Do you think your partner’s snoring is just an annoying habit? Snoring can be an indicator of a serious medical condition known as Obstructive Sleep Apnoea. It is estimated that around 5% of Australians suffer from obstructive sleep apnoea (OSA).

In this article, we’ll explain what obstructive sleep apnoea is, how OSA is treated, and answer frequently asked questions about the condition.


What Is Obstructive Sleep Apnoea?

Obstructive sleep apnea is a medical condition that involves repeated pauses in breathing during sleep. Breathing can stop for as long as 10 seconds, or even more, due to obstructive sleep apnoea.

Individuals with obstructive sleep apnoea struggle to get quality, deep sleep. During sleep, OSA causes the throat to partially close. When this happens, individuals partially awaken to resume breathing properly.

People with obstructive sleep apnoea do not realise that they are repeatedly undergoing cycles of partial waking and sleeping throughout the night. This leads to individuals with OSA feeling unrefreshed in the morning, even after a full night of sleep.


What Causes Sleep Apnoea?

The throat muscles support the soft palate, tonsils, uvula, and tongue. When the throat’s muscles relax too much, these tissues lose their support. When this happens, these tissues can partially or fully block the airway and prevent normal breathing.

When the airway is blocked, the diaphragm and chest muscles are forced to work harder to re-open the airway. The brain senses impaired breathing and force the body to partially wake up to resume breathing properly. This leads to muscle spasms that disrupt sleep and cause discomfort throughout the night. Often, individuals with OSA will wake up throughout the night with an audible gasp or snort.

These wake-sleep cycles continue through the night, preventing restful sleep. In the morning, individuals with obstructive sleep apnoea often wonder why they still feel tired.

Obstructive Sleep Apnoea (OSA) is more than snoring; it occurs when an airway is fully or partially blocked during sleep.


What Are the Risk Factors for Obstructive Sleep Apnoea?

Anyone can develop OSA, but certain factors put you at a higher risk:

  • Being middle-aged or older
  • Being overweight — this is the most common cause of OSA (fatty tissue narrows the throat)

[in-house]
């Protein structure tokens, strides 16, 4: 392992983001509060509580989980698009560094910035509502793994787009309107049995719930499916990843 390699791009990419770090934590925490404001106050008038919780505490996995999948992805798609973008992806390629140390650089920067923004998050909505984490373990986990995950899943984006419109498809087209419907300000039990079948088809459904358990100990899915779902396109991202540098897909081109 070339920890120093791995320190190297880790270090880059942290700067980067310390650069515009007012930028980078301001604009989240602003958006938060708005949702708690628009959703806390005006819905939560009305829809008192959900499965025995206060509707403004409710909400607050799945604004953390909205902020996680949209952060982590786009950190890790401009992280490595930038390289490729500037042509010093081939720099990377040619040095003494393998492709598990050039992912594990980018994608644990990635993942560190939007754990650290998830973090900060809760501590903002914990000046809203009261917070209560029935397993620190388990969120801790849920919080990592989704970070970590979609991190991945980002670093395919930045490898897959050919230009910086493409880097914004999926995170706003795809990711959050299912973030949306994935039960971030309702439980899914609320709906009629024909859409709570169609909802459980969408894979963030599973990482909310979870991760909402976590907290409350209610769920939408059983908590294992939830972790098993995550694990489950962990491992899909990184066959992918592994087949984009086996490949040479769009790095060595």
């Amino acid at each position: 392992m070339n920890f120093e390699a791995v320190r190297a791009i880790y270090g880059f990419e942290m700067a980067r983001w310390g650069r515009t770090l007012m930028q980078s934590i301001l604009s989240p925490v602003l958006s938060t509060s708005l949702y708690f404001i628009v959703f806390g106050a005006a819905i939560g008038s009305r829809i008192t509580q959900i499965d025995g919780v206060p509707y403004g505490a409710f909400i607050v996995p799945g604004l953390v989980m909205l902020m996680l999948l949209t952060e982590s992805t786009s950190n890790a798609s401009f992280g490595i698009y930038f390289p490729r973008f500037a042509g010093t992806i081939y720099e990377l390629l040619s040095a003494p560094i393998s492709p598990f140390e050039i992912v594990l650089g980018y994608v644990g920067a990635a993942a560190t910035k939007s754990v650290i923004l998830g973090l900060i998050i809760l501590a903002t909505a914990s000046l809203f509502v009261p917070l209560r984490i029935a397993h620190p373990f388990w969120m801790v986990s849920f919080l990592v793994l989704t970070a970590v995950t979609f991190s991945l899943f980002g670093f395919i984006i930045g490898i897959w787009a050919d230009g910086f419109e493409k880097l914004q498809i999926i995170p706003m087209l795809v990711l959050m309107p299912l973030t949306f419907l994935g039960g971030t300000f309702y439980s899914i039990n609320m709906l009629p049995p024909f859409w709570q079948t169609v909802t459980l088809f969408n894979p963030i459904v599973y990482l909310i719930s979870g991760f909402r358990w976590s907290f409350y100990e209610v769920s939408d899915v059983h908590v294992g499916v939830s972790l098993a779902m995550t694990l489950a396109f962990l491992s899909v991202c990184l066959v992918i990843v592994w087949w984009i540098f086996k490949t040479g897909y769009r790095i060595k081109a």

• A family history of obstructive sleep apnoea
  • Narrow nasal or throat passages
  • Being male — men are twice as likely to have obstructive sleep apnoea
  • High blood pressure
  • Smoking
  • Diabetes
  • Chronic nasal congestion
  • Thick or large neck structure


What Are the Symptoms of Obstructive Sleep Apnoea?

Patients with obstructive sleep apnoea report symptoms such as:

  • Loud, regular snoring that often disrupts others
  • A sore throat or dry mouth in the morning
  • Excessive fatigue during the day
  • Feeling unrefreshed, even after a full night of sleep
  • Headaches in the morning
  • Trouble concentrating
  • Gastroesophageal reflux disease (GERD)
  • Restless sleep, insomnia, frequent tossing and turning
  • Mood changes
  • Low libido
  • Irritability
  • Night sweats
  • Episodes of stopped breathing while sleeping
  • Waking up choking or gasping
  • High blood pressure

Symptoms of sleep apnoea includes restless sleep, nighttime awakenings, or insomnia.


What Are the Symptoms of Obstructive Sleep Apnoea in Children?

Children with obstructive sleep apnoea have slightly different symptoms than adults. Possible symptoms of obstructive sleep apnoea in children include:

  • Night sweats
  • Bedwetting
  • Drooling or choking during sleep
  • Sluggishness and fatigue during the day
  • Behavioural or learning problems
  • Odd sleeping positions
  • Trouble at school
  • Breathing that stops or pauses during sleep
  • Teeth grinding
  • Snoring
  • Restlessness in bed

Obstructive sleep apnoea in children can be a result of certain medications or large tonsils.


What Are the Treatment Options for Obstructive Sleep Apnoea?

If you are diagnosed with obstructive sleep apnoea, talk with your healthcare provider about how to manage the condition. Recommended treatment for OSA may include:

  • Weight Loss — Dropping ten per cent or more of your total body weight may improve obstructive sleep apnoea symptoms
  • Avoiding Alcohol or Sedatives — Sleeping pills and alcohol can cause the airway to close while you sleep
  • Nasal Sprays — If nasal congestion affects your sleep, nasal sprays can help treat sinus problems
  • Sleeping on Your Side — If you have mild OSA, sleeping on your side may help